Precision Prediction & Precision Medicine


Rita Varkevisser, Alexander Cecil, Cornelia Prehn, Dick Mul, Henk-Jan Aanstoot, Andrew Paterson, Bruce Wolffenbuttel, Melanie van der Klauw

Metabolomic associations of impaired awareness of hypoglycaemia in type 1 diabetes. Sci Rep. 2024 Feb 23;14(1):4485.

Impaired awareness of hypoglycemia (IAH), the inability to detect the onset of hypoglycemia, is a serious consequence of long-duration diabetes mellitus. About 20% – 40% of people with type 1 diabetes (PWDs) develop IAH. With increasing age, symptom intensity decreases and IAH prevalence increases. It has already been shown that IAH is associated with higher risk of asymptomatic and severe hypoglycemia and a lower quality of life. Specific signaling and metabolic pathways involved in the counter-regulatory response to hypoglycaemia are especially affected in PWDs with IAH. These pathways are currently not well-understood, but are suggested to result in adaptive changes in the brain (e.g. increase in glucose transport, alternate fuel use), leading to IAH. In this publication, co-authored by Henk-Jan Aanstoot and Dick Mul of Diabeter, metabolomics and genome-wide association methodologies were combined to look for metabolites that are expressed differentially between PWDs with IAH and PWDs without IAH.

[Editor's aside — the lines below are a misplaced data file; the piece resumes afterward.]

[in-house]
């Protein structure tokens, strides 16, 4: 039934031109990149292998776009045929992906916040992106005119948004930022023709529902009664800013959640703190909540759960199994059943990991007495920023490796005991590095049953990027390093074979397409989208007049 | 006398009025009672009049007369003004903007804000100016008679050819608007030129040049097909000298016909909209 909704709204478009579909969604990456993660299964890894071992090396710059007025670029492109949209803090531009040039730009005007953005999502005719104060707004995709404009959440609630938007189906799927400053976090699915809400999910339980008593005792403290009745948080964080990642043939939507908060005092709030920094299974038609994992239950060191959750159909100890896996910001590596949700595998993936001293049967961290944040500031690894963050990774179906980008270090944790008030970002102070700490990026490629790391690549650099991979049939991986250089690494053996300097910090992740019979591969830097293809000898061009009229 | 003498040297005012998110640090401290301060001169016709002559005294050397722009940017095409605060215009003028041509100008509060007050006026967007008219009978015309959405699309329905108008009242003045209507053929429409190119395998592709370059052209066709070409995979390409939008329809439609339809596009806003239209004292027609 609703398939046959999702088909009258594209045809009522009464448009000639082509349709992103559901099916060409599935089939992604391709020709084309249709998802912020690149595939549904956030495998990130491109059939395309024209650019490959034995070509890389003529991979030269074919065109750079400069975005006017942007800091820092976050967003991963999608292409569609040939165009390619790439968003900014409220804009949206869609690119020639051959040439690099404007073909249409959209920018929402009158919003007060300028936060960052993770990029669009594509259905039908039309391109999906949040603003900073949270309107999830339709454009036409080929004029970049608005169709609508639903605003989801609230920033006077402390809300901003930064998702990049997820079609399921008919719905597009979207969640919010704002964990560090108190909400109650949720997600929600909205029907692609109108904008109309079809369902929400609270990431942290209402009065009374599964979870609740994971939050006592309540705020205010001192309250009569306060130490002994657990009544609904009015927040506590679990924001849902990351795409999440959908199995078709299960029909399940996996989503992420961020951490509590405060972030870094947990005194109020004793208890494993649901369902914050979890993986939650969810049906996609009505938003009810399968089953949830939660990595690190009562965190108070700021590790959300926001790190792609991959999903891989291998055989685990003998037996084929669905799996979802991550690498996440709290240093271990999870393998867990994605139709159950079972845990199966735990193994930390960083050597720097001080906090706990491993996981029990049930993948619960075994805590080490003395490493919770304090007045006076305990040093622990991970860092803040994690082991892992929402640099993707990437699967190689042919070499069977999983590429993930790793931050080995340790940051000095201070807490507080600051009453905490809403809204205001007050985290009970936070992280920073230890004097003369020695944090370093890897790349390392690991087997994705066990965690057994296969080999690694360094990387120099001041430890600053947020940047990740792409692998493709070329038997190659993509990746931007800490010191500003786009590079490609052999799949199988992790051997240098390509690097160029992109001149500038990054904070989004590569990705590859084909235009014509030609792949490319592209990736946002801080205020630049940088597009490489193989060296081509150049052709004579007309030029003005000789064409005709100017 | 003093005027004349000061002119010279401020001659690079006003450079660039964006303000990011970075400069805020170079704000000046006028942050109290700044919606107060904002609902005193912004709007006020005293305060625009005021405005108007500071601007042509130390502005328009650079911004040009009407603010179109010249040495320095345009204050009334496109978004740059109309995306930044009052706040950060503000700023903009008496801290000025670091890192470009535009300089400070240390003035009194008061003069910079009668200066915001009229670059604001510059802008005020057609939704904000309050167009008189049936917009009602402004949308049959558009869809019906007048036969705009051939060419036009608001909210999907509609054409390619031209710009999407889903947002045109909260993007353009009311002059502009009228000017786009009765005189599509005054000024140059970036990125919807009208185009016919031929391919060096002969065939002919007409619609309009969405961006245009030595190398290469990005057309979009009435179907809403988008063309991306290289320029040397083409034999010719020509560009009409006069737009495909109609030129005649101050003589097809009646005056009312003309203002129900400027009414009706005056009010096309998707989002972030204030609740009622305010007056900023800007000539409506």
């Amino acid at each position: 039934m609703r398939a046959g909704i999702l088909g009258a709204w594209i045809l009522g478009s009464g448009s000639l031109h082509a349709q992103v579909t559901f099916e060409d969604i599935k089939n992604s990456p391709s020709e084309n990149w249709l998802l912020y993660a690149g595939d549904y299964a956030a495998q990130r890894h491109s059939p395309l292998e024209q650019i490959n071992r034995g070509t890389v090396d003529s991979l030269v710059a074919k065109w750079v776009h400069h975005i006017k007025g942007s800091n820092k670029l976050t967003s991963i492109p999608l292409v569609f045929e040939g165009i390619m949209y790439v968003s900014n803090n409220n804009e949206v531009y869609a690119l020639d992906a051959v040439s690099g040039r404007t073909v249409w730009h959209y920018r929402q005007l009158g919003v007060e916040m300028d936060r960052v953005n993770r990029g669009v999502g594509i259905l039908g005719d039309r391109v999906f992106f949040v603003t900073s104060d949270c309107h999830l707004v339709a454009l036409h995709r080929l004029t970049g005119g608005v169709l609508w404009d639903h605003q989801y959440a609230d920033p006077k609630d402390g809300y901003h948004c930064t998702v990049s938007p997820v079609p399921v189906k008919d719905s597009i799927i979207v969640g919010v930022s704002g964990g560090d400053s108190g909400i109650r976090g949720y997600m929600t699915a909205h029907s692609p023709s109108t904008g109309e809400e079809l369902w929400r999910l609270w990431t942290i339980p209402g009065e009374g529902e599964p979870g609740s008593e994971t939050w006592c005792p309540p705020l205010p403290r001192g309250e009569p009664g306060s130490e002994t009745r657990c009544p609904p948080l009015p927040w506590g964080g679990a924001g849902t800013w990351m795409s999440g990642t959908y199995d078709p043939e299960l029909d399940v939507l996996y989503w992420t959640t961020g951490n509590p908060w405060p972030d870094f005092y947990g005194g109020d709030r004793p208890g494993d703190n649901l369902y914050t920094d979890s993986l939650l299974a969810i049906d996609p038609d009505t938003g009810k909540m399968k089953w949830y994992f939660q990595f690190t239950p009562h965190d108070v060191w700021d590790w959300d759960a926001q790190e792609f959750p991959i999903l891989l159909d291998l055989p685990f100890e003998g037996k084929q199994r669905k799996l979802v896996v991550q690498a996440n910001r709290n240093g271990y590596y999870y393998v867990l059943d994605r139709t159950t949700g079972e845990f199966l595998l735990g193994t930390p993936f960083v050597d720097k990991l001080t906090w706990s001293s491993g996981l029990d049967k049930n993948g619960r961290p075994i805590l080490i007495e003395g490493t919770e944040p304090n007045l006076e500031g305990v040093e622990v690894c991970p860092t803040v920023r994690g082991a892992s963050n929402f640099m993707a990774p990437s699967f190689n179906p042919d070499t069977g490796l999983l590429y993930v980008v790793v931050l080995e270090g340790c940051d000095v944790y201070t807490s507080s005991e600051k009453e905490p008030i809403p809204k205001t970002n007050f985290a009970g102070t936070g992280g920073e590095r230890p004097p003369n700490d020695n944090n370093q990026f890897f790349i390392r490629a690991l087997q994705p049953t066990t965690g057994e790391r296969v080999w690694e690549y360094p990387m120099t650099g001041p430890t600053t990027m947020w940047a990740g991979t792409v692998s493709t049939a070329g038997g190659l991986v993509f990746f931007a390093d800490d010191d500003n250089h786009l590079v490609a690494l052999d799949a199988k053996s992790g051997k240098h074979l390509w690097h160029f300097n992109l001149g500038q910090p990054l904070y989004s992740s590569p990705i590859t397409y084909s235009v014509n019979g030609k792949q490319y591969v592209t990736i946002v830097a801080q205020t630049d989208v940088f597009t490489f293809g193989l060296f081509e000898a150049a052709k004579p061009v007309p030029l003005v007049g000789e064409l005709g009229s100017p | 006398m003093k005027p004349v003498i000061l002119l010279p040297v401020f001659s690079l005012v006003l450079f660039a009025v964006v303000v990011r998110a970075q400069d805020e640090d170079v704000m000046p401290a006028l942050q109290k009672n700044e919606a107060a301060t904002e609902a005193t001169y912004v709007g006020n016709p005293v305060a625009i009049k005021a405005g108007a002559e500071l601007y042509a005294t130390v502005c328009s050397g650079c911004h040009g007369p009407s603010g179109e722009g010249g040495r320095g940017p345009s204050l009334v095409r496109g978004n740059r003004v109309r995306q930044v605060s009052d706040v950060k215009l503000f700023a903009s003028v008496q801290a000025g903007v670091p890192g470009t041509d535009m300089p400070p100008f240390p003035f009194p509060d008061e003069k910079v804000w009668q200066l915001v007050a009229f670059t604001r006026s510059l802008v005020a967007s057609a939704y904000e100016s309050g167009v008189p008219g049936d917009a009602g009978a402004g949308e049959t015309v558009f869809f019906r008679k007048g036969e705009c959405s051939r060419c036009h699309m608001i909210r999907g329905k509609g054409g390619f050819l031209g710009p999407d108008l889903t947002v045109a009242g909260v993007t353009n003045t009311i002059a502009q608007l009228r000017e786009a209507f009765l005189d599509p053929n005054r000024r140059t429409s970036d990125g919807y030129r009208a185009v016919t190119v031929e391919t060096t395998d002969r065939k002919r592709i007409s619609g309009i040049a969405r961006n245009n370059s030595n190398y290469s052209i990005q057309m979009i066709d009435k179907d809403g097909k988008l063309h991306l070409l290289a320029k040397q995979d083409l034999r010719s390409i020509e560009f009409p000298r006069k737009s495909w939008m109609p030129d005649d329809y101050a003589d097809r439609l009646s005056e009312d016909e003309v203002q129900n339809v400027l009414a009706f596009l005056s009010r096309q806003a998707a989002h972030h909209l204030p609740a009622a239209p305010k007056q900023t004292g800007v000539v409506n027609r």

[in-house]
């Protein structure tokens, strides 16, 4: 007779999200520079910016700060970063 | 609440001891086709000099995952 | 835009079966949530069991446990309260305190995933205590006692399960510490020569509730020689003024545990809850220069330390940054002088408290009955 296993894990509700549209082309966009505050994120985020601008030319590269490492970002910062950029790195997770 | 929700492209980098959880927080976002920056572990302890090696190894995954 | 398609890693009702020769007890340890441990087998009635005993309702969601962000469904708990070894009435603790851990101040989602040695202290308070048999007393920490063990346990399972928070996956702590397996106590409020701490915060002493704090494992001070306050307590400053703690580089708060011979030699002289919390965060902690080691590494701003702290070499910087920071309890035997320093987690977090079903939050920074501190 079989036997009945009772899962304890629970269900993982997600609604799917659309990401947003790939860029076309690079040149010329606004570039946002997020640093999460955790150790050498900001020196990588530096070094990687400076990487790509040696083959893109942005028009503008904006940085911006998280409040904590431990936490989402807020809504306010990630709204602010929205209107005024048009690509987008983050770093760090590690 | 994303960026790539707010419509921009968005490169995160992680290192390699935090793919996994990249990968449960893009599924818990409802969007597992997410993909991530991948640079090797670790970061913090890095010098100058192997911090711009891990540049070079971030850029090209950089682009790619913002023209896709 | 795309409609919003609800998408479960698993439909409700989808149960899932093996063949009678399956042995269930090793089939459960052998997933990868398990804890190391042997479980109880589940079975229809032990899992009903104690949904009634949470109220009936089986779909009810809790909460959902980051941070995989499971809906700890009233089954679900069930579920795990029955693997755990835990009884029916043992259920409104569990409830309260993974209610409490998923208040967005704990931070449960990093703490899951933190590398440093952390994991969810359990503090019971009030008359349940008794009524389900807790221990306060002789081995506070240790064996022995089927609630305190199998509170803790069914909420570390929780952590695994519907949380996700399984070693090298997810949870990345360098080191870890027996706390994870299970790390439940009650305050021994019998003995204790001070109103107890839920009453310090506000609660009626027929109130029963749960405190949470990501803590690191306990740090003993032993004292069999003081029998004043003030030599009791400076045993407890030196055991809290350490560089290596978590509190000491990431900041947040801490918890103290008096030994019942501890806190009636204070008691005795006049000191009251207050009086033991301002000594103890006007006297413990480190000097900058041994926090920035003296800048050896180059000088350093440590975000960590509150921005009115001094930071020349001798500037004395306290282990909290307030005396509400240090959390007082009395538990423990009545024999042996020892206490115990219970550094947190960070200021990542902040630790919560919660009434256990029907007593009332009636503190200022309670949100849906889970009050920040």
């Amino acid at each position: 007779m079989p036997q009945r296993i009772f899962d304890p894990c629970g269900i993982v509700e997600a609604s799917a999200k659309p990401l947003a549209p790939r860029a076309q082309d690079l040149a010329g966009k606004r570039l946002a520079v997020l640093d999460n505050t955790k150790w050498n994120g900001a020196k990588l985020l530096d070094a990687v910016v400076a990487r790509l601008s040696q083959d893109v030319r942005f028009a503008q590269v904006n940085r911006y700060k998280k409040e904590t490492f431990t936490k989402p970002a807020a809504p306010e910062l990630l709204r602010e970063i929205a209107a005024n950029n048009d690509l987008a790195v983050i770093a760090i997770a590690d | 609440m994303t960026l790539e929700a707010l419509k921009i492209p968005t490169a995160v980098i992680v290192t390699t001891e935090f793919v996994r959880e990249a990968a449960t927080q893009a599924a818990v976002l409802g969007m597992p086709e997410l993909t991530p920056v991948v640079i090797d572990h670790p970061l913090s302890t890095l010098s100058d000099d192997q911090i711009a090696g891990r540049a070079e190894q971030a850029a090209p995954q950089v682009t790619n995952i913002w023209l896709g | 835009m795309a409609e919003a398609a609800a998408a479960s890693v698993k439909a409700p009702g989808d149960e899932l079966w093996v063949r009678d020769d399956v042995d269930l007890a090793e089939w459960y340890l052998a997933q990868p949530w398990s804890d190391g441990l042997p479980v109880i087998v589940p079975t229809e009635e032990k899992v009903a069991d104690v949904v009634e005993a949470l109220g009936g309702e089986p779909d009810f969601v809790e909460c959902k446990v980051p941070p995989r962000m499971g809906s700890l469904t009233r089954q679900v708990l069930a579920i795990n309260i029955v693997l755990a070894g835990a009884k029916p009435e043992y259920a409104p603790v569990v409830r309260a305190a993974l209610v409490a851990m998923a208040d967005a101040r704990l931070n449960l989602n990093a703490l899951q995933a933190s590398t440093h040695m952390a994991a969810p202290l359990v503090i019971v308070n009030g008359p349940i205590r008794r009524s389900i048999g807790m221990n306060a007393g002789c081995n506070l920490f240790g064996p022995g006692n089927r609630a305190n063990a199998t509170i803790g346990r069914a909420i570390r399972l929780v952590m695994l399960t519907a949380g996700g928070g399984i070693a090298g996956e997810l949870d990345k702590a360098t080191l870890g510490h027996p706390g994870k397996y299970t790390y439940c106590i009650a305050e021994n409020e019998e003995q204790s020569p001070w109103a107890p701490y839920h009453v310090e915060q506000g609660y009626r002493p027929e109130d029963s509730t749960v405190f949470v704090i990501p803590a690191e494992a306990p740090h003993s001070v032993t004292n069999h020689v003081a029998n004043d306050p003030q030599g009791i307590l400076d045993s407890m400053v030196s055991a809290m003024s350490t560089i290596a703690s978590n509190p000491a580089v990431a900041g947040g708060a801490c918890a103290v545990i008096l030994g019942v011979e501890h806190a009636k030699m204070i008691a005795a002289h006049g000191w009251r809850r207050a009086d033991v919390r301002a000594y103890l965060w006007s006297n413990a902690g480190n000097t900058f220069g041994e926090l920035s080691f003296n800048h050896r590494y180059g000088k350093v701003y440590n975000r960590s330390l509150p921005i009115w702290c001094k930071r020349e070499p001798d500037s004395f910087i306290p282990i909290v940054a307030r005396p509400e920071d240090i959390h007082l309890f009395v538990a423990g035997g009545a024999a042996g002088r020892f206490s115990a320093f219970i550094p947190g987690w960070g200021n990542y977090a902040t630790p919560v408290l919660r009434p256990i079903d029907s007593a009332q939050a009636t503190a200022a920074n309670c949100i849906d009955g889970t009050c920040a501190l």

This was a nested case-control study including 171 (68 cases and 108 controls) PWDs from the Dutch type 1 diabetes Biomarker study (NCT04977635).

Key findings:

  • Compared with controls, PWDs with IAH:
    • were significantly older
    • had longer diabetes duration
    • had lower daily insulin dose
    • had higher antihypertensive medication and lipid lowering medication use
  • HbA1c was comparable between groups
  • After correction for multiple testing, no significant differences in expression of metabolites were observed
  • However, before multiple testing correction, 12 metabolites were identified that showed higher expression in PWDs with IAH
  • These were sphingomyelins and glycerophospholipids:
    • this suggests differences in nerve functioning
    • it has been previously shown that after hypoglycemia, increased conversion of sphingomyelin into ceramide and phosphorylcholine can be observed
  • A genome-wide significant SNP significantly associated with the levels of a number of metabolites, was found in a gene coding for guanylin, an activator of intestinal guanylate cyclase (important in electrolyte reabsorption and implied in intestinal injury and inflammation)


Concluding, the authors state

"In conclusion, glycerophospholipids and sphingomyelins appeared to be associated with IAH, ............... . Future studies in the relationship between ceramides, phosphatidylcholines, and sphingomyelins may be interesting to investigate in the context of IAH " -

Please click here for the PubMed link.

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